Career development / Travel / Workplace culture

Here’s how marketing expert/author/keynote-giver Rohit Bhargava gets it all done

Rohit Bhargava has written several marketing advice books. We asked him to share his productivity tips.

Rohit Bhargava, an author of marketing self-help books, splits time between his home office and the road. (Photo by Flickr user Amit Gupta, used under a Creative Commons license)

Rohit Bhargava calls himself a “trend curator.” Through his books, he’s found the marketing tool in things like popularity (Likeonomics), corporate blandness (Personality Not Included: Why Companies Lose Their Authenticity And How Great Brands Get it Back), and forward thinking (Non-Obvious, his latest).
Bhargava, who teaches global marketing at Georgetown University, is also a D.C. guy who used to wait tables at Kramerbooks. In 2012, he founded the Influential Marketing Group, a digital strategy consultancy firm that he runs from his home in Oakton.
Since he gives so much office advice, we asked him to describe his own work habits. Here are his answers, via email:


What are your D.C. roots?
A few months after I was born in India, my dad got a job offer from the World Bank and we moved to the U.S. I grew up in the D.C. area — and apart from a ten-year stretch of college (in Atlanta) and adventure (5 years living in Australia), I have been living in this area. You could say almost exactly three quarters of my life!
Where do you work and what does your office look like?
Like many entrepreneurs, I rotate my working habitat from my home office, to coffee shops, to airport lounges to the occasional coworking space hot desk. My office has a full wall of books (I usually buy about 10 per month), and a desk with a two-monitor setup so I shift quickly between screens and get more productive. I also spend more than 50 percent of my time out of my home office traveling. My business card shares my “address” with six simple letters: DCA/IAD. It sounds like a joke until you see my travel calendar.
How do you get into ‘The Zone’?
It depends on what I’m working on. The “zone” for writing for me is very much about having time to research and read and think before starting to type. I’m a big fan of storyboarding (a technique I have used since learning how to write screenplays many years ago). If it is the “zone” before doing a keynote speech or a high-energy workshop, then I get energy from talking to other people — so I have conversations and try to ask questions. The more energy there is in a room, the more in the zone I feel when speaking.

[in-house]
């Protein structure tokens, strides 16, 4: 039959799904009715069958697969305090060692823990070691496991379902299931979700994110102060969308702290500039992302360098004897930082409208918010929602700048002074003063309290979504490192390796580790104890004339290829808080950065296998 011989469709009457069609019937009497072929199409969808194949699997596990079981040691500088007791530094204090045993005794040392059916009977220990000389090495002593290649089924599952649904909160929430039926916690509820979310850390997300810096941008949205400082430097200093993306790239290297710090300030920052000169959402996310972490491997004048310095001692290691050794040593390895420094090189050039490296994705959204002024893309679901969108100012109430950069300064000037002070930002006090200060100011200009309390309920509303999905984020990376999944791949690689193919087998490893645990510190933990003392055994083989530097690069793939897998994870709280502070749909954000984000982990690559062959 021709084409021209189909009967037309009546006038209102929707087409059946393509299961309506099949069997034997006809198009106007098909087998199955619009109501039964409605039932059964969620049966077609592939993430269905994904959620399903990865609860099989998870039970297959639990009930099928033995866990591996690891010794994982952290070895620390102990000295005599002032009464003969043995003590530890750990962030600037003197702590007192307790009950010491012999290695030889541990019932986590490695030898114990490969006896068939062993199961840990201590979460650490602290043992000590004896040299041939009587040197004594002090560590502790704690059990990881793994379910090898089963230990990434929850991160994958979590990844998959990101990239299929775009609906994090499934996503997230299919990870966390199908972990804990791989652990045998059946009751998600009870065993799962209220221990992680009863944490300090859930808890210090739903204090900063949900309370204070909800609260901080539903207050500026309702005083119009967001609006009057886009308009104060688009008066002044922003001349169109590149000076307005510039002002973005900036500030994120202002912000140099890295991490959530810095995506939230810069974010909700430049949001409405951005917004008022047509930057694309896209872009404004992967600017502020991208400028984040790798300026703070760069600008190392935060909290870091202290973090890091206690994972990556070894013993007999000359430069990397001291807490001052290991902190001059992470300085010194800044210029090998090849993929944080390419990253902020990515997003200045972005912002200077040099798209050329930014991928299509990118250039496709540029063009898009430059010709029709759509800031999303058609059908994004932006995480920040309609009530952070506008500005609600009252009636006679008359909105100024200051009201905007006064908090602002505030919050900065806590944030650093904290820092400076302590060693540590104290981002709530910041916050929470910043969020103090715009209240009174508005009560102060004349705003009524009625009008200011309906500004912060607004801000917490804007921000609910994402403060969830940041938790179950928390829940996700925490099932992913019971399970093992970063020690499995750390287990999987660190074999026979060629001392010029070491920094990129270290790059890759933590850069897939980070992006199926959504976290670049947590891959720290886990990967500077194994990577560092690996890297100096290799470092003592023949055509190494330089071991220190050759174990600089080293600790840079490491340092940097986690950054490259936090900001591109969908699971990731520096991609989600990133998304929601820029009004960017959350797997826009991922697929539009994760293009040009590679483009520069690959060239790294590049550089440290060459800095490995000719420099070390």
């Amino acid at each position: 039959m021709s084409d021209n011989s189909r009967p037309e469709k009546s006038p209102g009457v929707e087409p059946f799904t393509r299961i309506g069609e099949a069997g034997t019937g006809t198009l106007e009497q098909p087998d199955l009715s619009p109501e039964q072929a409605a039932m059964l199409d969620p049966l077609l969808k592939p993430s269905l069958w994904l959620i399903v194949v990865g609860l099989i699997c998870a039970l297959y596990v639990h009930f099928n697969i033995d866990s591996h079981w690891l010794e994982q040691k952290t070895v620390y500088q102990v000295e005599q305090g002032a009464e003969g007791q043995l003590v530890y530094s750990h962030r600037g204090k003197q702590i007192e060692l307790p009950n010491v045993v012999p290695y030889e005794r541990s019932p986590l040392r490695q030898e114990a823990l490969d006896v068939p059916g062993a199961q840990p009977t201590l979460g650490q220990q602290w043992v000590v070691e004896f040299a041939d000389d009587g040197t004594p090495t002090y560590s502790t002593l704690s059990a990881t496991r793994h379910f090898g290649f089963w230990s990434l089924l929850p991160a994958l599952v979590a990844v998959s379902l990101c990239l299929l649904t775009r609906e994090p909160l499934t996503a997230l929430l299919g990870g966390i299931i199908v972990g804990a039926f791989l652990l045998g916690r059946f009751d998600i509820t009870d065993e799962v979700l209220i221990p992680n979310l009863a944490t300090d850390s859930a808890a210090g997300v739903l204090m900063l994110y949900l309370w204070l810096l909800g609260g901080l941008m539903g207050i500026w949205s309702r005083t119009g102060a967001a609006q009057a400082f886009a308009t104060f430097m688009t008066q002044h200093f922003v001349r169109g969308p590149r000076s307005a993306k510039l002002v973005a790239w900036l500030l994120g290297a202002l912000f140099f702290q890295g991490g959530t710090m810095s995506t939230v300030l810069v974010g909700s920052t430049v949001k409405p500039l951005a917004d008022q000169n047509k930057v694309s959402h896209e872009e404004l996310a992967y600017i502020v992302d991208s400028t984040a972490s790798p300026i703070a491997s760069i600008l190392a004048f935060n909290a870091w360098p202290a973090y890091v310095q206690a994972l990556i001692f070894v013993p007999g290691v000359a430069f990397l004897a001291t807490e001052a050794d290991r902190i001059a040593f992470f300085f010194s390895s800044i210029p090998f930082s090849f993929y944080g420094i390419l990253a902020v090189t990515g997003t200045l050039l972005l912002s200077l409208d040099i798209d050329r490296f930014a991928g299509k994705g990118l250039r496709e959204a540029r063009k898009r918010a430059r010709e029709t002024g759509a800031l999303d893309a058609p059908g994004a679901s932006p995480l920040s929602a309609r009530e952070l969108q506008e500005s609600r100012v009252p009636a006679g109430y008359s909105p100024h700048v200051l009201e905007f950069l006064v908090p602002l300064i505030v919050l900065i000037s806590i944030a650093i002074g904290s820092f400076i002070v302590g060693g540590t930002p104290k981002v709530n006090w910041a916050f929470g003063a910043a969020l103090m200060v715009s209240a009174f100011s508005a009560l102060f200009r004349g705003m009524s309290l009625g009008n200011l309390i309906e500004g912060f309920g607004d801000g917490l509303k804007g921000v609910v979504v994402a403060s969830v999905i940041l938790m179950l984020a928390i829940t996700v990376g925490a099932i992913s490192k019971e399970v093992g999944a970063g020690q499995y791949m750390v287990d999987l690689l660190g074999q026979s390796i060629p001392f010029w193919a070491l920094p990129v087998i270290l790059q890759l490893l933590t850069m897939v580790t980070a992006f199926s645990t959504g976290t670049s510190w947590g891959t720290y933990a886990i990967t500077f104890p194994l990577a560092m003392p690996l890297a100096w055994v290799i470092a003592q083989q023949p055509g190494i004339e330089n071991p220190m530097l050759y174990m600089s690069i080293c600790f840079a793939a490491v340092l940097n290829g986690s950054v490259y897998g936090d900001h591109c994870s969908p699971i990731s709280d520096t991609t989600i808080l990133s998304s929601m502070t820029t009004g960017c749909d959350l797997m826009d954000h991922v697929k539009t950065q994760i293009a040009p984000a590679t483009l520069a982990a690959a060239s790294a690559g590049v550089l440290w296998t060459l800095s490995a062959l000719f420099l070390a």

What’s your gear (computer, software, favorite writing tools)?
I am a HUGE fan of Lenovo Thinkpads and I will never use anything else when it comes to a computer. The keyboard is the killer feature, but I love everything else about how they are constructed and how they just work in any situation. For software, there are a couple of tools that are absolute life savers for me. Another tool I love for helping me to concentrate is a site called Coffitivity which produces the background noise of a coffee shop that you can play through your headphones while working. All the bustle of a coffee shop, without the hassle of actually having to leave my home office (and luxurious double-screen setup)!
What’s your best time-saving tip?
As a professional speaker, I am dealing with a lot of contracts from multiple groups. Having to print, sign and then scan them back in was killing me. Then I found a tool called HelloSign which easily plugs into Gmail and lets you sign and date and send contracts directly from your email inbox. No printing and no scanning. I can’t really even describe how much I love that tool.
How often do you check your email, and do you use any program to get to ‘Inbox Zero’?
I check my email fairly consistently throughout the day (unless I specifically go offline and turn off my web access to focus on writing — a trick I highly recommend to avoid temptation). I can’t say I usually do get to Inbox Zero, but I’m usually at Inbox Fifteen, which seems close enough to me.
When you need to take a break, what are you turning to?
My kids! Seriously, the nice thing about having a home office for at least part of my time is that the bus comes around 4 p.m., which is about the time most people desperately need a break to avoid falling asleep at their desks. So I’ll have an impromptu basketball game, or practice guitar with my son, or start making dinner (I love to cook). Having a set time for an extended break around 4:30 also makes me more productive during the day because I know I need to finish things earlier and can’t plan to stay around the office until 7:30 like I used to do when I was working in a full-time role and commuting downtown every day.
How do you stay ‘human’ while maintaining an online presence?
This one is easier for me than I think it may be for some others. I am lucky to get to travel to a lot of events fairly consistently — so even though I have a home office, I get a LOT of other human interaction. That is so important for being human, but it is also important when you do so much work digitally that it is tempting to believe you are leading a completely virtual existence. All of us need human contact. The other thing we need to learn is when to put our phones down and just enjoy a moment. If my kids grow up seeing me as the kind of dad who always chose to experience the moment instead of trying to grab a phone to take a picture of it, then I think I will have done something right.

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